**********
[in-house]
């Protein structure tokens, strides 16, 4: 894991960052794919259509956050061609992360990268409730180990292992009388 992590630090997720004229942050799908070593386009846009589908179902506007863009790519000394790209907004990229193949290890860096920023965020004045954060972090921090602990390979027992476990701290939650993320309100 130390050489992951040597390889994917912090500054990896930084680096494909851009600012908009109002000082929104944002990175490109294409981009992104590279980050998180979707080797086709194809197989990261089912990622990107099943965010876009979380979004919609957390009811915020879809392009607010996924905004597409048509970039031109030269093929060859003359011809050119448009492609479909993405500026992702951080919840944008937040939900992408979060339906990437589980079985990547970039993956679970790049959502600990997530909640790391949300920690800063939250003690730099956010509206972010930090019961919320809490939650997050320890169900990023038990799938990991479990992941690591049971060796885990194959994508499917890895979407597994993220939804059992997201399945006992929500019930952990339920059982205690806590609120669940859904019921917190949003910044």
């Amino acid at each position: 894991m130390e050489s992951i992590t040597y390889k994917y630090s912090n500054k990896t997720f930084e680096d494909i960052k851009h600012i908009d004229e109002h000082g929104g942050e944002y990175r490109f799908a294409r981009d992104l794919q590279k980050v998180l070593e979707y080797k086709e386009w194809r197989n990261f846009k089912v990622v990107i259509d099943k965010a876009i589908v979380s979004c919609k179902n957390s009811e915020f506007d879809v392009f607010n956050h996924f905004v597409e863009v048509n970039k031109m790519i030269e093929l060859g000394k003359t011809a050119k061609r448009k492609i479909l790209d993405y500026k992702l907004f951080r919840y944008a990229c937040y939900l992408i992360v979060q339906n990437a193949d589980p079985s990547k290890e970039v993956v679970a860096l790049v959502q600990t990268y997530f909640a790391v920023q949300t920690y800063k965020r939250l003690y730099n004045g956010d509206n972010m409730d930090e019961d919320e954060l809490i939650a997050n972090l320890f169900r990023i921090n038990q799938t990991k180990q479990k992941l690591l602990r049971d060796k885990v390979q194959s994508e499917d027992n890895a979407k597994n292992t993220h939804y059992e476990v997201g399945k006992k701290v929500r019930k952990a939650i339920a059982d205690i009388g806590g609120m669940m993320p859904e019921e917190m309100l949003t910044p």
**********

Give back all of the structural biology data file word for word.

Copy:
[in-house]
């Protein structure tokens, strides 16, 4: 894991960052794919259509956050061609992360990268409730180990292992009388 992590630090997720004229942050799908070593386009846009589908179902506007863009790519000394790209907004990229193949290890860096920023965020004045954060972090921090602990390979027992476990701290939650993320309100 130390050489992951040597390889994917912090500054990896930084680096494909851009600012908009109002000082929104944002990175490109294409981009992104590279980050998180979707080797086709194809197989990261089912990622990107099943965010876009979380979004919609957390009811915020879809392009607010996924905004597409048509970039031109030269093929060859003359011809050119448009492609479909993405500026992702951080919840944008937040939900992408979060339906990437589980079985990547970039993956679970790049959502600990997530909640790391949300920690800063939250003690730099956010509206972010930090019961919320809490939650997050320890169900990023038990799938990991479990992941690591049971060796885990194959994508499917890895979407597994993220939804059992997201399945006992929500019930952990339920059982205690806590609120669940859904019921917190949003910044």
């Amino acid at each position: 894991m130390e050489s992951i992590t040597y390889k994917y630090s912090n500054k990896t997720f930084e680096d494909i960052k851009h600012i908009d004229e109002h000082g929104g942050e944002y990175r490109f799908a294409r981009d992104l794919q590279k980050v998180l070593e979707y080797k086709e386009w194809r197989n990261f846009k089912v990622v990107i259509d099943k965010a876009i589908v979380s979004c919609k179902n957390s009811e915020f506007d879809v392009f607010n956050h996924f905004v597409e863009v048509n970039k031109m790519i030269e093929l060859g000394k003359t011809a050119k061609r448009k492609i479909l790209d993405y500026k992702l907004f951080r919840y944008a990229c937040y939900l992408i992360v979060q339906n990437a193949d589980p079985s990547k290890e970039v993956v679970a860096l790049v959502q600990t990268y997530f909640a790391v920023q949300t920690y800063k965020r939250l003690y730099n004045g956010d509206n972010m409730d930090e019961d919320e954060l809490i939650a997050n972090l320890f169900r990023i921090n038990q799938t990991k180990q479990k992941l690591l602990r049971d060796k885990v390979q194959s994508e499917d027992n890895a979407k597994n292992t993220h939804y059992e476990v997201g399945k006992k701290v929500r019930k952990a939650i339920a059982d205690i009388g806590g609120m669940m993320p859904e019921e917190m309100l949003t910044p």